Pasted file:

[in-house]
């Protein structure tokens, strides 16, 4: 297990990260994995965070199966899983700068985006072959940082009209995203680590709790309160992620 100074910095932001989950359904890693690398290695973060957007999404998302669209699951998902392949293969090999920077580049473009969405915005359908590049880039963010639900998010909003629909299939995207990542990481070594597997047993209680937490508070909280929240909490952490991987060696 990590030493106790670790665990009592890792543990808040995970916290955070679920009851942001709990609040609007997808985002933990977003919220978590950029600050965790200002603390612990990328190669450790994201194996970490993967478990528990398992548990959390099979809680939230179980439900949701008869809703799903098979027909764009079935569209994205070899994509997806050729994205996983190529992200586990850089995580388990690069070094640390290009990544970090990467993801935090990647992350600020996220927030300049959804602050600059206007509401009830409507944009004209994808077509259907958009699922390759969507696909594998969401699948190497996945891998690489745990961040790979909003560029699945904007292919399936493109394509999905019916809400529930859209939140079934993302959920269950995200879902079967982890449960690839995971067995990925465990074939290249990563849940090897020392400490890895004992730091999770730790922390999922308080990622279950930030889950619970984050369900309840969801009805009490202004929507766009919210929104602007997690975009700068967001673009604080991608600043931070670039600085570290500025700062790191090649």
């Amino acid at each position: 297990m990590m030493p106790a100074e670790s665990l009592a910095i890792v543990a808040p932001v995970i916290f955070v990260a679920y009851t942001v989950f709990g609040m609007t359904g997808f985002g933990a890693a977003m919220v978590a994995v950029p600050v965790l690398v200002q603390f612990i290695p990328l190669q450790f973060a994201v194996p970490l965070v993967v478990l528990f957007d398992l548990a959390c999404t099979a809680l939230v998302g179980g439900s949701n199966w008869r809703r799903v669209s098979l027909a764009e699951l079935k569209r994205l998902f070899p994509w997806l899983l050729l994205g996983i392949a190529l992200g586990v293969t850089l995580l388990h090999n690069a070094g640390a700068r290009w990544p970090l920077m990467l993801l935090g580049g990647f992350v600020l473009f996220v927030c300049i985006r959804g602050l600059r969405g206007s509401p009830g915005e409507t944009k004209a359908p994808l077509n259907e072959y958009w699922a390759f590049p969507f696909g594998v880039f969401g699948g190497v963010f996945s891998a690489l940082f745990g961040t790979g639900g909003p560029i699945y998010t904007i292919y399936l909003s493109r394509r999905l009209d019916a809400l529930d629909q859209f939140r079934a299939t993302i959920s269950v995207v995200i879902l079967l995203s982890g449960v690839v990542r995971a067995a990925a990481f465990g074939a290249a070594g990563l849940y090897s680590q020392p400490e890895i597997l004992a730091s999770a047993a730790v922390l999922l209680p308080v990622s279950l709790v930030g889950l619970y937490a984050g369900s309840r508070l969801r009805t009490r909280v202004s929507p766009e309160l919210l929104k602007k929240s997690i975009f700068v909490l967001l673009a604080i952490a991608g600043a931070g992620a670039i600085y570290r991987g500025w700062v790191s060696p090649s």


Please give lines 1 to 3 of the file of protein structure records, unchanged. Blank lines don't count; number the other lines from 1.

[in-house]
């Protein structure tokens, strides 16, 4: 297990990260994995965070199966899983700068985006072959940082009209995203680590709790309160992620 100074910095932001989950359904890693690398290695973060957007999404998302669209699951998902392949293969090999920077580049473009969405915005359908590049880039963010639900998010909003629909299939995207990542990481070594597997047993209680937490508070909280929240909490952490991987060696 990590030493106790670790665990009592890792543990808040995970916290955070679920009851942001709990609040609007997808985002933990977003919220978590950029600050965790200002603390612990990328190669450790994201194996970490993967478990528990398992548990959390099979809680939230179980439900949701008869809703799903098979027909764009079935569209994205070899994509997806050729994205996983190529992200586990850089995580388990690069070094640390290009990544970090990467993801935090990647992350600020996220927030300049959804602050600059206007509401009830409507944009004209994808077509259907958009699922390759969507696909594998969401699948190497996945891998690489745990961040790979909003560029699945904007292919399936493109394509999905019916809400529930859209939140079934993302959920269950995200879902079967982890449960690839995971067995990925465990074939290249990563849940090897020392400490890895004992730091999770730790922390999922308080990622279950930030889950619970984050369900309840969801009805009490202004929507766009919210929104602007997690975009700068967001673009604080991608600043931070670039600085570290500025700062790191090649």
């Amino acid at each position: 297990m990590m030493p106790a100074e670790s665990l009592a910095i890792v543990a808040p932001v995970i916290f955070v990260a679920y009851t942001v989950f709990g609040m609007t359904g997808f985002g933990a890693a977003m919220v978590a994995v950029p600050v965790l690398v200002q603390f612990i290695p990328l190669q450790f973060a994201v194996p970490l965070v993967v478990l528990f957007d398992l548990a959390c999404t099979a809680l939230v998302g179980g439900s949701n199966w008869r809703r799903v669209s098979l027909a764009e699951l079935k569209r994205l998902f070899p994509w997806l899983l050729l994205g996983i392949a190529l992200g586990v293969t850089l995580l388990h090999n690069a070094g640390a700068r290009w990544p970090l920077m990467l993801l935090g580049g990647f992350v600020l473009f996220v927030c300049i985006r959804g602050l600059r969405g206007s509401p009830g915005e409507t944009k004209a359908p994808l077509n259907e072959y958009w699922a390759f590049p969507f696909g594998v880039f969401g699948g190497v963010f996945s891998a690489l940082f745990g961040t790979g639900g909003p560029i699945y998010t904007i292919y399936l909003s493109r394509r999905l009209d019916a809400l529930d629909q859209f939140r079934a299939t993302i959920s269950v995207v995200i879902l079967l995203s982890g449960v690839v990542r995971a067995a990925a990481f465990g074939a290249a070594g990563l849940y090897s680590q020392p400490e890895i597997l004992a730091s999770a047993a730790v922390l999922l209680p308080v990622s279950l709790v930030g889950l619970y937490a984050g369900s309840r508070l969801r009805t009490r909280v202004s929507p766009e309160l919210l929104k602007k929240s997690i975009f700068v909490l967001l673009a604080i952490a991608g600043a931070g992620a670039i600085y570290r991987g500025w700062v790191s060696p090649s």